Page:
To solve that, I had to move out the .git folder to an external folder and point the git dir to the actual source code folder.

So an example is:

C:\Git\ (where I have my different .git repositories per project stored)
-- C:\Git\ProjectOne\.git
-- C:\Git\ProjectTwo\.git
C:\Code (where I have all projects source code)
-- C:\Code\ProjectOne\.git (this is a file, not a folder anymore)
-- C:\Code\ProjectTwo\.git (this is a file, not a folder anymore)

So, this .git file has to be generated as:

$ echo "gitdir: /git/ProjectOne/.git" > .git

After doing this, you can open Visual Studio and TFS will be selected by default. You still be able to run a “git status” or any git command as you always did before.


dotnetConf – 25th and 26th of June 2014

Channel9 is hosting on the 25th and 26th of June the dotnetConf.

dotnetConf is a free, online conference for helping developers create desktop, mobile, web, and cloud-based applications using the .NET Framework.

There are great sessions planned so is totally worth it to watch. Go to dotnetConf and register, it takes just a few seconds.


Visual Studio 2012 Update 4

It’s now available the update 4 for Visual Studio 2012.


ISO image:


Visual Studio 2013 Launch

Yesterday was another great day for .NET Developers and really nice news from the best IDE (feel free to disagree), Visual Studio 2013.

Please find some useful links below:

VS Online “Monaco”

PCL and .NET NuGet Libraries are now enabled for Xamarin –

VS Launch videos –


9th Issue of DNC Magazine


Its available the 9th issue of DNC Magazine for download. Lot of nice articles are included such as “ASP.NET MVC 5 – Authentication Filters”, “Software is not a building”, “The new Hub Control in Windows 8.1” and much more.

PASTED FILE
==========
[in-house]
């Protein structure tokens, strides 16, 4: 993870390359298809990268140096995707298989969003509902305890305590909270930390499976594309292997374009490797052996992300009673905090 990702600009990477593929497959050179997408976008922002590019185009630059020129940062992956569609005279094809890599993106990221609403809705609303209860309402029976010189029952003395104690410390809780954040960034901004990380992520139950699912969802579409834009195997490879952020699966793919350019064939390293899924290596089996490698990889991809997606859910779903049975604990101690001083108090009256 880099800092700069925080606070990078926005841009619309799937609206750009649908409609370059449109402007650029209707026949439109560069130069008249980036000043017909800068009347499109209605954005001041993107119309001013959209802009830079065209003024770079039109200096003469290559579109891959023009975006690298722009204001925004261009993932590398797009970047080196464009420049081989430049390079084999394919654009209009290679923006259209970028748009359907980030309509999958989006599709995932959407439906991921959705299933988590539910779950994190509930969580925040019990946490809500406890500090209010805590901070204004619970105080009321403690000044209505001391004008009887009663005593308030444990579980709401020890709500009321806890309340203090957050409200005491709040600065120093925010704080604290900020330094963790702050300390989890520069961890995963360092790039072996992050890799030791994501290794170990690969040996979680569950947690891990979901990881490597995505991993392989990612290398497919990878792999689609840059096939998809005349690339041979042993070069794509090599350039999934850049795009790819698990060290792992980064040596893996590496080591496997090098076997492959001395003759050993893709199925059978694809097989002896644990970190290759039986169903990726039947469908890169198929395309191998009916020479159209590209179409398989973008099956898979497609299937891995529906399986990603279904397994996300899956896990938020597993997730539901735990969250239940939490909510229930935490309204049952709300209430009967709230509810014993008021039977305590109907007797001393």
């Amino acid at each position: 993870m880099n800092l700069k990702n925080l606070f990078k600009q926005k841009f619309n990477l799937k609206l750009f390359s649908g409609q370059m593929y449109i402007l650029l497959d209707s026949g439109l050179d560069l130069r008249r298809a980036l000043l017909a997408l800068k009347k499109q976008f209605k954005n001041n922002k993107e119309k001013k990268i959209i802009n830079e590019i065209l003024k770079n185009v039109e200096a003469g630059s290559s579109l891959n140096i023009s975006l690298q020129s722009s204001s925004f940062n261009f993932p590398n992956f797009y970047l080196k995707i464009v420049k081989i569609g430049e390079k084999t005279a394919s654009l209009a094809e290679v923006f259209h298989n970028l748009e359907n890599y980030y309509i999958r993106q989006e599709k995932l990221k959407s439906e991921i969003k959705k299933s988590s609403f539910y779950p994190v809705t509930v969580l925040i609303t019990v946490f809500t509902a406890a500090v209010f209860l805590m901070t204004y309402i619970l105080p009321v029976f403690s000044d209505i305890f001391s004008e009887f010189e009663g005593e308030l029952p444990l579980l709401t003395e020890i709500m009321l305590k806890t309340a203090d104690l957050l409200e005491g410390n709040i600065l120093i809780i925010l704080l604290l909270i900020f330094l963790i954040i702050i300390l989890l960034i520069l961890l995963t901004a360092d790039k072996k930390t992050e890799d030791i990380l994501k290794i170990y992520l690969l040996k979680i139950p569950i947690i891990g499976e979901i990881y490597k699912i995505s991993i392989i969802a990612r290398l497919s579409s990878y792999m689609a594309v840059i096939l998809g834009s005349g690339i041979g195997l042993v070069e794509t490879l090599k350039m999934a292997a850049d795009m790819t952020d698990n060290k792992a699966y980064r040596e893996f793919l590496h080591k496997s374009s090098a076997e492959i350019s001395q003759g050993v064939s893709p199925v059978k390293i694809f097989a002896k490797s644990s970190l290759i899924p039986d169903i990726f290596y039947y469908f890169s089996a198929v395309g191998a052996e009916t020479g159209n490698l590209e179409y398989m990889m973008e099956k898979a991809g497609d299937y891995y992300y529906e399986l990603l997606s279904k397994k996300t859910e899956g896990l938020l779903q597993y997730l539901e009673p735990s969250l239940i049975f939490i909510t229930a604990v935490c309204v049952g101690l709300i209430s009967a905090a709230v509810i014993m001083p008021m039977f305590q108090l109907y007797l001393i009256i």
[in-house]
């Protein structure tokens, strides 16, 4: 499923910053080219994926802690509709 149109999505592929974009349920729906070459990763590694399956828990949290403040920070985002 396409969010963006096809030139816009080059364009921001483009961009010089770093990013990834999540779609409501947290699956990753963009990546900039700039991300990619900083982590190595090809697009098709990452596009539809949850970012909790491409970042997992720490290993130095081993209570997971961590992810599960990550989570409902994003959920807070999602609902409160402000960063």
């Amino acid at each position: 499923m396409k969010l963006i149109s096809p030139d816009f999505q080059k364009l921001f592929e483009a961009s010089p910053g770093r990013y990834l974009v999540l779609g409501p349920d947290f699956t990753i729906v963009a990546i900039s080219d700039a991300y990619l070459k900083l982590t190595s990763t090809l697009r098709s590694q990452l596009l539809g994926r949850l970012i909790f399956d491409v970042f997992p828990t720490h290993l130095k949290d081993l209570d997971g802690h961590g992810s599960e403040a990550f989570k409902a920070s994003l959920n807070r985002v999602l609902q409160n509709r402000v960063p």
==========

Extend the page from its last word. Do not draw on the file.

DNC Magazine – 9th Issue


Alert users when they have lost internet connectivity with Offline.js

To alert users when they’ve lost internet connectivity, we can use a really tiny library (only 3kb) called Offline.js.

So, what is Offline.js?

Offline.js is a library to automatically alert your users when they’ve lost internet connectivity, like Gmail.
It captures AJAX requests which were made while the connection was down, and remakes them when it’s back up, so your app reacts perfectly.

It is really straightforward to add implement this on our web applications.

1. Download Offline.js
2. Download a theme. For that, choose yours here.
3. Add the JS and CSS files to your pages.
4. Add a div to be used to display the notification (see full code for an example)

Live Demo

Ahh, and if you want to allow users to play Snake while they don’t have connection, just change the option “game” to true 🙂

Full code:



And thats it… one more year to celebrate 🙂


Navigate between modules on DotNetNuke

On DotNetNuke, each folder inside DesktopModules are considered Modules (and they can’t communicate directly between each others).

Imagine you have:


  • View.ascx
  • Stuff.ascx (this is a module definition only accessible by ControlKey)

If you need to open Stuff.ascx from View.ascx, you can achieve this easily using Globals.Navigate() and specifying the ControlKey, because you have the TabID and ModuleID of the current Module.

But, when we want to do the same but in different Modules (folders) is more complicate.

So if you have something like:


  • View.ascx (assume this has a aspx page associated)
  • Stuff.ascx (this is a module definition only accessible by ControlKey)


  • OtherStuff.ascx (assume this has a aspx page associated)
  • MoreStuff.ascx (this is a module definition only accessible by ControlKey)

And you want on View.ascx or Stuff.ascx (Module1) to go to MoreStuff.ascx (Module2), we need to get the TabID, ModuleID (of Module2), and the controlKey.

We have the ControlKey, because we can specify that in DNN (Extensions Manager or DNN manifest file for compiled modules), but the TabID and ModuleID are dynamic, so is different per DNN website.

So, to be able to navigate across different modules, we need to find the TabID and ModuleID related to the module we want to access.

This code would help to do that: